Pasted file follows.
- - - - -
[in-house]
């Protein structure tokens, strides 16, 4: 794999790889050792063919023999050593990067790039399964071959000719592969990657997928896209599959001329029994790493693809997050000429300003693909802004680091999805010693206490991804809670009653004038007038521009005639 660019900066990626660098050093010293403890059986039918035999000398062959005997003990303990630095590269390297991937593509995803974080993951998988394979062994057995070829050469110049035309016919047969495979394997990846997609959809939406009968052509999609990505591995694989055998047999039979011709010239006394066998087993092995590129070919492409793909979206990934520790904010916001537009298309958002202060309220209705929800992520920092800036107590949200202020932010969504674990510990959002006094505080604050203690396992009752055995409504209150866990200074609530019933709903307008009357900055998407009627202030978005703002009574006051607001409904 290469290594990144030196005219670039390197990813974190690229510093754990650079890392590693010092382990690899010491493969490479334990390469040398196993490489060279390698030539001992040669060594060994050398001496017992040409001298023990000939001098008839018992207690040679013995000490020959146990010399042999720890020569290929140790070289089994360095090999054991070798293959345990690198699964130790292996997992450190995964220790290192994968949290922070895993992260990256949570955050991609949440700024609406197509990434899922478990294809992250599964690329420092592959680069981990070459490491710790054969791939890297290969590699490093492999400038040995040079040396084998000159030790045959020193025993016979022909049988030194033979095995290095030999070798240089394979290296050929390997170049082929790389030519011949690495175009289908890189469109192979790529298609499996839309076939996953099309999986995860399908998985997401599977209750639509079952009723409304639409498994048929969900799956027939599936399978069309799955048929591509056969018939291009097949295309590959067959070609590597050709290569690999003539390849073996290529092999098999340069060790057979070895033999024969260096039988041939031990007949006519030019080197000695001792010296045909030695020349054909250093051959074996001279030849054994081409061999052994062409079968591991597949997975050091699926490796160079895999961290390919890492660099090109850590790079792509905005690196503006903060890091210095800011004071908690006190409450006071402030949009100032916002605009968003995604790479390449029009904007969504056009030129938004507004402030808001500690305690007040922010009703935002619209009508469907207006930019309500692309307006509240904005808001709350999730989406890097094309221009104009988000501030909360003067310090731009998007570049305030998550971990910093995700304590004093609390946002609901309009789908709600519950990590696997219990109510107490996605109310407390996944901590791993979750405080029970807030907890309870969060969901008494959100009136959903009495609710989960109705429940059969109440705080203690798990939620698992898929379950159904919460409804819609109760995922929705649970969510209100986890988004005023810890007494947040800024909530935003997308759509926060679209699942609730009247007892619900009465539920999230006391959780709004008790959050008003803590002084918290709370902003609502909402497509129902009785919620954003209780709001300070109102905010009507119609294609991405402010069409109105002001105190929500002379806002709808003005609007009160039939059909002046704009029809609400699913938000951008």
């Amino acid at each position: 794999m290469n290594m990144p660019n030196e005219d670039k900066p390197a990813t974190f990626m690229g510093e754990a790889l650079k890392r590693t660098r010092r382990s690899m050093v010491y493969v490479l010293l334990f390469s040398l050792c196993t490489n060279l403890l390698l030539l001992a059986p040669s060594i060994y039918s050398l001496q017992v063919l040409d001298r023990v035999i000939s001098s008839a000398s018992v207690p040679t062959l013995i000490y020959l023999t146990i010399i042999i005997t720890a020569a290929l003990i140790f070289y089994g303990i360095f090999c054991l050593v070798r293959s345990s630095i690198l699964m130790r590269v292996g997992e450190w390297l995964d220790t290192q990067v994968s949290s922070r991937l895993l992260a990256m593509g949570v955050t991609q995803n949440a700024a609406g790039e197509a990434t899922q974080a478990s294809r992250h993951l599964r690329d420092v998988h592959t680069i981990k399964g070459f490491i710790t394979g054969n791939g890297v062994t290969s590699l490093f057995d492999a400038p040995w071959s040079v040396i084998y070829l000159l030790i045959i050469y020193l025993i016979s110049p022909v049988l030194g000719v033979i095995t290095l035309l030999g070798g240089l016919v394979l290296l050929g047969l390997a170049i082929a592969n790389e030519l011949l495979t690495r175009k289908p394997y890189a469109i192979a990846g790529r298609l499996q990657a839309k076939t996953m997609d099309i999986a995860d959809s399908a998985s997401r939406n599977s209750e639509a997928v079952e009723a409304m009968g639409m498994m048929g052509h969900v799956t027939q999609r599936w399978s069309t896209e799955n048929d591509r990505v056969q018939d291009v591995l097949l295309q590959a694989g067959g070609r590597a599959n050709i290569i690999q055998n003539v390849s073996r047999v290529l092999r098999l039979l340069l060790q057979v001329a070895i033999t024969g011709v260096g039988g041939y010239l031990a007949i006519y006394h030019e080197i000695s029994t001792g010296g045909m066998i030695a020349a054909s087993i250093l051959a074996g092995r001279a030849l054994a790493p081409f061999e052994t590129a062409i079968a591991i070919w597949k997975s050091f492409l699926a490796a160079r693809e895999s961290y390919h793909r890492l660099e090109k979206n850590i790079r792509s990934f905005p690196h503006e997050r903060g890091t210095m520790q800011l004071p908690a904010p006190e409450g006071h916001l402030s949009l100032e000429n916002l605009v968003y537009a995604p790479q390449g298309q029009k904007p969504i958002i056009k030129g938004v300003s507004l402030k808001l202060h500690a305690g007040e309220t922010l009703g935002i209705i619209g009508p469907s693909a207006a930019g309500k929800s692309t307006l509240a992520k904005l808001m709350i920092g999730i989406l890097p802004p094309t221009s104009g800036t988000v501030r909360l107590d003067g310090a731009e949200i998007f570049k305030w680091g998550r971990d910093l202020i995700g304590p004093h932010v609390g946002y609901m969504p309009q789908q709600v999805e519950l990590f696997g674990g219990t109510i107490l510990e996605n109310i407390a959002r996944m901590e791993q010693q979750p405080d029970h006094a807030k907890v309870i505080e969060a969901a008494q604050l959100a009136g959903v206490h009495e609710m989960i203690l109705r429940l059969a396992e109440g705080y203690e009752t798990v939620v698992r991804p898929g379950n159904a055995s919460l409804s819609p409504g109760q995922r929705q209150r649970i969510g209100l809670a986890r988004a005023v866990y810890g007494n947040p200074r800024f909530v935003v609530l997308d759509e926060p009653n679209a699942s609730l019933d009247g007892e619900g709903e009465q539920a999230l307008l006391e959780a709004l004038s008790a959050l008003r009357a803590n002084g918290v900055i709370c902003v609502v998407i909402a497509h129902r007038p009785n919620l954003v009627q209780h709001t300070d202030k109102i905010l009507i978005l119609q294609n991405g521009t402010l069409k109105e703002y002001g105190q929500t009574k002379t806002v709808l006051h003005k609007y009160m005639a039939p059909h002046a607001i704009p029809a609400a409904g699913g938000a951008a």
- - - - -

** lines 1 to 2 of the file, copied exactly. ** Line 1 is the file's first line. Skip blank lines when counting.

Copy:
[in-house]
């Protein structure tokens, strides 16, 4: 794999790889050792063919023999050593990067790039399964071959000719592969990657997928896209599959001329029994790493693809997050000429300003693909802004680091999805010693206490991804809670009653004038007038521009005639 660019900066990626660098050093010293403890059986039918035999000398062959005997003990303990630095590269390297991937593509995803974080993951998988394979062994057995070829050469110049035309016919047969495979394997990846997609959809939406009968052509999609990505591995694989055998047999039979011709010239006394066998087993092995590129070919492409793909979206990934520790904010916001537009298309958002202060309220209705929800992520920092800036107590949200202020932010969504674990510990959002006094505080604050203690396992009752055995409504209150866990200074609530019933709903307008009357900055998407009627202030978005703002009574006051607001409904 290469290594990144030196005219670039390197990813974190690229510093754990650079890392590693010092382990690899010491493969490479334990390469040398196993490489060279390698030539001992040669060594060994050398001496017992040409001298023990000939001098008839018992207690040679013995000490020959146990010399042999720890020569290929140790070289089994360095090999054991070798293959345990690198699964130790292996997992450190995964220790290192994968949290922070895993992260990256949570955050991609949440700024609406197509990434899922478990294809992250599964690329420092592959680069981990070459490491710790054969791939890297290969590699490093492999400038040995040079040396084998000159030790045959020193025993016979022909049988030194033979095995290095030999070798240089394979290296050929390997170049082929790389030519011949690495175009289908890189469109192979790529298609499996839309076939996953099309999986995860399908998985997401599977209750639509079952009723409304639409498994048929969900799956027939599936399978069309799955048929591509056969018939291009097949295309590959067959070609590597050709290569690999003539390849073996290529092999098999340069060790057979070895033999024969260096039988041939031990007949006519030019080197000695001792010296045909030695020349054909250093051959074996001279030849054994081409061999052994062409079968591991597949997975050091699926490796160079895999961290390919890492660099090109850590790079792509905005690196503006903060890091210095800011004071908690006190409450006071402030949009100032916002605009968003995604790479390449029009904007969504056009030129938004507004402030808001500690305690007040922010009703935002619209009508469907207006930019309500692309307006509240904005808001709350999730989406890097094309221009104009988000501030909360003067310090731009998007570049305030998550971990910093995700304590004093609390946002609901309009789908709600519950990590696997219990109510107490996605109310407390996944901590791993979750405080029970807030907890309870969060969901008494959100009136959903009495609710989960109705429940059969109440705080203690798990939620698992898929379950159904919460409804819609109760995922929705649970969510209100986890988004005023810890007494947040800024909530935003997308759509926060679209699942609730009247007892619900009465539920999230006391959780709004008790959050008003803590002084918290709370902003609502909402497509129902009785919620954003209780709001300070109102905010009507119609294609991405402010069409109105002001105190929500002379806002709808003005609007009160039939059909002046704009029809609400699913938000951008």